Who is the Colorado Criminal Justice Reform Coalition?
Our mission is to reverse the trend of mass incarceration in Colorado. We are a coalition of nearly 7,000 individual members and over 100 faith and community organizations who have united to stop perpetual prison expansion in Colorado through policy and sentence reform.
Our chief areas of interest include drug policy reform, women in prison, racial injustice, the impact of incarceration on children and families, the problems associated with re-entry and stopping the practice of using private prisons in our state.
If a statewide proposition to amend the criteria for setting bail passes, Boulder County law enforcement leaders fear the jail would become overcrowded, their costs would increase and the success rate for inmates would decline.
But supporters of Proposition 102 -- which would require a bond for anyone arrested unless it's a first offense and a nonviolent misdemeanor -- argue that its passage would keep dangerous criminals from being released and would make suspects more likely to appear in court.
Boulder County Sheriff Joe Pelle said the current system already keeps dangerous criminals from being released and lets others who have jobs and families and are not dangerous out of jail as long as they promise to appear in court. Those released on a personal recognizance bond -- which allows a defendant to go free without posting money up front -- can have court-ordered requirements to keep them from being a danger, such as sobriety monitoring and orders to stay away from victims or weapons.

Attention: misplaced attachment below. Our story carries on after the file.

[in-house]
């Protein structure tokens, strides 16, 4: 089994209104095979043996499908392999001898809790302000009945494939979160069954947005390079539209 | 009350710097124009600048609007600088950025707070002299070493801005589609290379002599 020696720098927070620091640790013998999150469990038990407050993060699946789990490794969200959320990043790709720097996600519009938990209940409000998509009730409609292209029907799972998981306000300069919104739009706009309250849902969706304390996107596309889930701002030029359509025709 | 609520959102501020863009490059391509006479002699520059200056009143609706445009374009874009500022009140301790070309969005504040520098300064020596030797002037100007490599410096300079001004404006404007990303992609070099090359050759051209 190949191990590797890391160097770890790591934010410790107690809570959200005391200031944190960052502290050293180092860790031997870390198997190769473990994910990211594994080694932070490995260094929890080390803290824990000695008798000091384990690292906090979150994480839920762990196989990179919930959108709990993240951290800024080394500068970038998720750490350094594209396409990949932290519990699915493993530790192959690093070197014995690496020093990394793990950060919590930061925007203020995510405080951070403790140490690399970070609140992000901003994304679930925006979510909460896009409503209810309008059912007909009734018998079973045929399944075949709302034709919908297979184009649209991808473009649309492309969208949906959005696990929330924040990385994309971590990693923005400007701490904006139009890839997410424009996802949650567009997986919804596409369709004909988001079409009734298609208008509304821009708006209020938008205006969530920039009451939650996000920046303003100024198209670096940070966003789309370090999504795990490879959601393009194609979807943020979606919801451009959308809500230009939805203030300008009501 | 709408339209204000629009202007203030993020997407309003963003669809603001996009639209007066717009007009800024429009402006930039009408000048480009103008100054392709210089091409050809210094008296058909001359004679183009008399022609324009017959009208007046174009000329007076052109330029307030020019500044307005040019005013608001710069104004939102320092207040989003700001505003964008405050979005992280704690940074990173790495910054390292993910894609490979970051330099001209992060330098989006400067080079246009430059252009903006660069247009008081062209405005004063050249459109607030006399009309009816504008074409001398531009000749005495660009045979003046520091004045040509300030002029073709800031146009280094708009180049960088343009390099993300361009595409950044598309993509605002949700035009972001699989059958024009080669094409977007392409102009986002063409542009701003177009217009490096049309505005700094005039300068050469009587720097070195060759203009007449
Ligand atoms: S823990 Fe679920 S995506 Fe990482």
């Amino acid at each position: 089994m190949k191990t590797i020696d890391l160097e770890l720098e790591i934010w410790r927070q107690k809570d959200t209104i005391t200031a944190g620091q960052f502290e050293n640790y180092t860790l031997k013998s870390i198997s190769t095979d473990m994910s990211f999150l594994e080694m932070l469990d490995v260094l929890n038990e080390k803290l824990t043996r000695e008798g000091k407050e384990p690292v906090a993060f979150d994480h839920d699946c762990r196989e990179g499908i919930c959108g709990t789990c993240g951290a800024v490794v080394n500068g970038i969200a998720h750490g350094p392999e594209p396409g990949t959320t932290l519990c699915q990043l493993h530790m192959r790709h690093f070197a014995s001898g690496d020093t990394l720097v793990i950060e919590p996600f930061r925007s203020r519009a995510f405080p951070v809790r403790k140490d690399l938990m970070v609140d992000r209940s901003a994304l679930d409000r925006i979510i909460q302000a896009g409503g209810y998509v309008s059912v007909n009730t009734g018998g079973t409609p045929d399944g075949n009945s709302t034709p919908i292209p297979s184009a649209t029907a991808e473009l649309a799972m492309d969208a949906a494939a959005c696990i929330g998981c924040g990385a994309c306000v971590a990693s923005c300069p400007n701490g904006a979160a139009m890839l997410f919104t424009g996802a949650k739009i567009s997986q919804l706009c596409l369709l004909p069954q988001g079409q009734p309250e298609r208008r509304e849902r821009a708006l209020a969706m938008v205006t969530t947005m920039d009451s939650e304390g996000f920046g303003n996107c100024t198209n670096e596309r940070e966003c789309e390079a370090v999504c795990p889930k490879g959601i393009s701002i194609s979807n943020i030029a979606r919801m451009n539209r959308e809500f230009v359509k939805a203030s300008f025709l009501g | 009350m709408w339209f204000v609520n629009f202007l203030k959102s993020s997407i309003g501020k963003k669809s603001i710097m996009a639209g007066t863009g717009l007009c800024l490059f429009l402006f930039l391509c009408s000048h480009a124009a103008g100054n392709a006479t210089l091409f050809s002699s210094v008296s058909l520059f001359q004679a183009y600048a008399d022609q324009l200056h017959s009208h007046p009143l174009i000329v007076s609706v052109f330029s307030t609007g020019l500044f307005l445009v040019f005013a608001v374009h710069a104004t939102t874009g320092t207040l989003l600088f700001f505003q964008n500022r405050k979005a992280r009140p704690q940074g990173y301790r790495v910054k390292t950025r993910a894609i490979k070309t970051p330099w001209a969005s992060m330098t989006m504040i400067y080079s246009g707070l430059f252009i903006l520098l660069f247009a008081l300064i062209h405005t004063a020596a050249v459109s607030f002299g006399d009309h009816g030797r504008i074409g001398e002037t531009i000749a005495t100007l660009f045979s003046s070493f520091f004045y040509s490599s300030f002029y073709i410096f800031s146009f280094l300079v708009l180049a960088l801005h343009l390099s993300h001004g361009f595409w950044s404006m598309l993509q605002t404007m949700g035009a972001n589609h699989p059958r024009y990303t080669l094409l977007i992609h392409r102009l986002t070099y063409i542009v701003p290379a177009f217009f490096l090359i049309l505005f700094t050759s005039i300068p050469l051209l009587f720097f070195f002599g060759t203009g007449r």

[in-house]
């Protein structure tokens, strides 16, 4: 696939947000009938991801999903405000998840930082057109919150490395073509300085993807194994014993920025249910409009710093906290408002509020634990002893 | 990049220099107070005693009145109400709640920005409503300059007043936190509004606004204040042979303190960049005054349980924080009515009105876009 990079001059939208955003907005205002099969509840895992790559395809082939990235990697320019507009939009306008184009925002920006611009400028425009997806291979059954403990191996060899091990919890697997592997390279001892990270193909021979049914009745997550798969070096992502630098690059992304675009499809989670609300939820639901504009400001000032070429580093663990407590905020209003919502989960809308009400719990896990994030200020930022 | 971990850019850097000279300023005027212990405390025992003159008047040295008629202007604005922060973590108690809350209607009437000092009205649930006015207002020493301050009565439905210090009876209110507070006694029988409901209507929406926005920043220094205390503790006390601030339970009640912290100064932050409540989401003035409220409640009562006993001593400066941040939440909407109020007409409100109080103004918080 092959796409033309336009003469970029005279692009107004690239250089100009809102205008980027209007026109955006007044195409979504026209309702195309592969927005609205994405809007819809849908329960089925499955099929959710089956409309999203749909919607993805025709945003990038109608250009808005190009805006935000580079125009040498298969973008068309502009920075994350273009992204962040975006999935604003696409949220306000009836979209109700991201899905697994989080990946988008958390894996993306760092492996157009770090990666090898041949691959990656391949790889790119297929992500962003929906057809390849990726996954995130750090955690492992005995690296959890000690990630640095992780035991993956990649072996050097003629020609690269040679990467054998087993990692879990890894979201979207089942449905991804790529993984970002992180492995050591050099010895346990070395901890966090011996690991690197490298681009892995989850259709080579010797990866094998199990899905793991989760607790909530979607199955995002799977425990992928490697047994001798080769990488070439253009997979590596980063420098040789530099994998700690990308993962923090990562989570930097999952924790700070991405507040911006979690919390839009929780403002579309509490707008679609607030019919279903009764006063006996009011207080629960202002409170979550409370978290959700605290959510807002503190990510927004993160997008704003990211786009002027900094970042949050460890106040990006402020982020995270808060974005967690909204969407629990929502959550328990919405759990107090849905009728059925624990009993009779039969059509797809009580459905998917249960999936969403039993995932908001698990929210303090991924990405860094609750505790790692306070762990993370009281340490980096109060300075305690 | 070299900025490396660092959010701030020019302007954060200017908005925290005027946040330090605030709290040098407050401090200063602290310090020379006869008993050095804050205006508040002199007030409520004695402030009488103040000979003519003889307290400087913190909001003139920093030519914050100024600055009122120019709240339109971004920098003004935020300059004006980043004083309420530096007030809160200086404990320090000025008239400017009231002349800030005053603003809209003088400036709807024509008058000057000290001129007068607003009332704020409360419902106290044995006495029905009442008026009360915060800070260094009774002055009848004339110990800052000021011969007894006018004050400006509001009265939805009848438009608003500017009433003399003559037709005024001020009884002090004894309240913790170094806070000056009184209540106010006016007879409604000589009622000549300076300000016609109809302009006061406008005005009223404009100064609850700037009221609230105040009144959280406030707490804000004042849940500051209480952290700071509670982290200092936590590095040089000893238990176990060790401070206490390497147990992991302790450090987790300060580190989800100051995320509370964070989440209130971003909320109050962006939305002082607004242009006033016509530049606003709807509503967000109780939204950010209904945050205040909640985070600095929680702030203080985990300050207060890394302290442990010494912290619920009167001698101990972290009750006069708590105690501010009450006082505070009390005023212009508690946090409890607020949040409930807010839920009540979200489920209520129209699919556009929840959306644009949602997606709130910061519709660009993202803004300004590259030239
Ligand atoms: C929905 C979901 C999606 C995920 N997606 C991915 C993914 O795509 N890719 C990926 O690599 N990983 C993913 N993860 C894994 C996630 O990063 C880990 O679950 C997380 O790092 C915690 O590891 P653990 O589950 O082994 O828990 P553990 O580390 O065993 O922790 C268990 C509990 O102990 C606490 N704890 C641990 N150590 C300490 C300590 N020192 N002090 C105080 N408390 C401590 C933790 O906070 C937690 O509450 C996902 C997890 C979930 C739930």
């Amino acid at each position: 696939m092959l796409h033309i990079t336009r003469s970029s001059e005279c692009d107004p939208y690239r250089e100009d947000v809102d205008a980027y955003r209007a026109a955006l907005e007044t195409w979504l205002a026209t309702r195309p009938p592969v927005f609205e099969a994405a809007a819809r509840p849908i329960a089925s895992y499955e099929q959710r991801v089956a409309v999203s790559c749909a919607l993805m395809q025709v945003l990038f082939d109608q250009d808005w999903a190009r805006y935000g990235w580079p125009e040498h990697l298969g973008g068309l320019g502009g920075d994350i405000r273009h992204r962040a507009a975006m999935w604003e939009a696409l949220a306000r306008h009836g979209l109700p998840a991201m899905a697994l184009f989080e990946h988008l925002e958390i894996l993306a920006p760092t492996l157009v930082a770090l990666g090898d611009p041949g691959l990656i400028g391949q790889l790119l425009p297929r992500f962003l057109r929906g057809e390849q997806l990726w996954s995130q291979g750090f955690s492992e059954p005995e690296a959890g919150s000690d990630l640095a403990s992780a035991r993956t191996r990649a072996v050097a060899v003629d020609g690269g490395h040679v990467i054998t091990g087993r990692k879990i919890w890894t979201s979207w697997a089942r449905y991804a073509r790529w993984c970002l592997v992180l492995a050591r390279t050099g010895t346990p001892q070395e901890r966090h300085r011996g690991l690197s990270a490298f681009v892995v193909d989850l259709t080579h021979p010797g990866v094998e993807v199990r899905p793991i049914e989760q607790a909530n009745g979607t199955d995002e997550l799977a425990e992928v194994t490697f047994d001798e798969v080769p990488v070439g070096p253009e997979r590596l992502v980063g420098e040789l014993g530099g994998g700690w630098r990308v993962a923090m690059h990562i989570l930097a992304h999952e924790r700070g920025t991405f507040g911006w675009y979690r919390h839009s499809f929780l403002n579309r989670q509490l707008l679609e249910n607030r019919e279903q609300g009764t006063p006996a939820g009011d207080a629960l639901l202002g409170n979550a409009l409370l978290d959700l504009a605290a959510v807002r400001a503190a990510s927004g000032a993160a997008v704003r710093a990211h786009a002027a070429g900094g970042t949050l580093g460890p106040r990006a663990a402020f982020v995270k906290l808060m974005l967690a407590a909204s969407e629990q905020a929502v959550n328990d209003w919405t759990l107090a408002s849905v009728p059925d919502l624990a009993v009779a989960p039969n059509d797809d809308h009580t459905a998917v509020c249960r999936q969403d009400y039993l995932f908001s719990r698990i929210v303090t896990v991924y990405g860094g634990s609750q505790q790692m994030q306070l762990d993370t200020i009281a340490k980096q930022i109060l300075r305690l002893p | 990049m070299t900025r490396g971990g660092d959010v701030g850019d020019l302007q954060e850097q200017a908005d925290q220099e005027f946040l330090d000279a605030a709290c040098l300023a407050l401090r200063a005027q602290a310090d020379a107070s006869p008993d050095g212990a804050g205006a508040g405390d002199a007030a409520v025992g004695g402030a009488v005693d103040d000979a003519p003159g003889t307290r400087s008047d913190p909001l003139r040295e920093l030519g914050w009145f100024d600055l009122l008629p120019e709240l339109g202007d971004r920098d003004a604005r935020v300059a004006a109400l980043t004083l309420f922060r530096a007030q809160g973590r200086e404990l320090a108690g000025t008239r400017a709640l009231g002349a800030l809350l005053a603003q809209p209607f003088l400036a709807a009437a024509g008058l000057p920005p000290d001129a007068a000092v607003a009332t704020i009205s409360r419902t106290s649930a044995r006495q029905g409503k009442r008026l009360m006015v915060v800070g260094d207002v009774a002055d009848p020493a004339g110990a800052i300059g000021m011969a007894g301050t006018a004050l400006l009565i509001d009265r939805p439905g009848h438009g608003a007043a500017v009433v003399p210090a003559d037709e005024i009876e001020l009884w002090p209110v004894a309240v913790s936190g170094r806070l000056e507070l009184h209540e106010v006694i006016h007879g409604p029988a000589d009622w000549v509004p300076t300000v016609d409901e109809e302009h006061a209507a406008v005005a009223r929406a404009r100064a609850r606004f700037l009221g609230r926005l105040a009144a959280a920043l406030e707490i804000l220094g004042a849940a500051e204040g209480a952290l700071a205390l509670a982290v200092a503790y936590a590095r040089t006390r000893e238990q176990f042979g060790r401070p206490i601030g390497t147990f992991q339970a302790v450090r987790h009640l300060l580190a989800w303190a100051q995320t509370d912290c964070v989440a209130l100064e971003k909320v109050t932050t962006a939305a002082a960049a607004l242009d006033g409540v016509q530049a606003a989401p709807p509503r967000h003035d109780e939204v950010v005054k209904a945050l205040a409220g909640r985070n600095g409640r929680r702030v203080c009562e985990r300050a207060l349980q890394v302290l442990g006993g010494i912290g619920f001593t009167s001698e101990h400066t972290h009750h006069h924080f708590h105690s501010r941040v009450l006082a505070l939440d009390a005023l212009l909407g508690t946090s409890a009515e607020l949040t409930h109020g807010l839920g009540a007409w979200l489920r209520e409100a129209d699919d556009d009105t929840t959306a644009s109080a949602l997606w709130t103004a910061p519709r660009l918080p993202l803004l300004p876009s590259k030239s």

Placing someone on monitored sobriety, for example, is likely in many cases to be more successful than keeping that person behind bars, Pelle said. And, he said, such pre-trial programs are cheaper than keeping people in jail.
Pelle said he's concerned Proposition 102 would hit low-income people the hardest, and he said many of the state's top law enforcement leaders believe the measure has been proposed as a moneymaker for bail bondsmen.
"It's a real shady thing when a private industry is able to use the political process to benefit their own pocketbooks," he said.
District Attorney Stan Garnett said Proposition 102 "takes away the flexibility that courts need to deal with cases individually."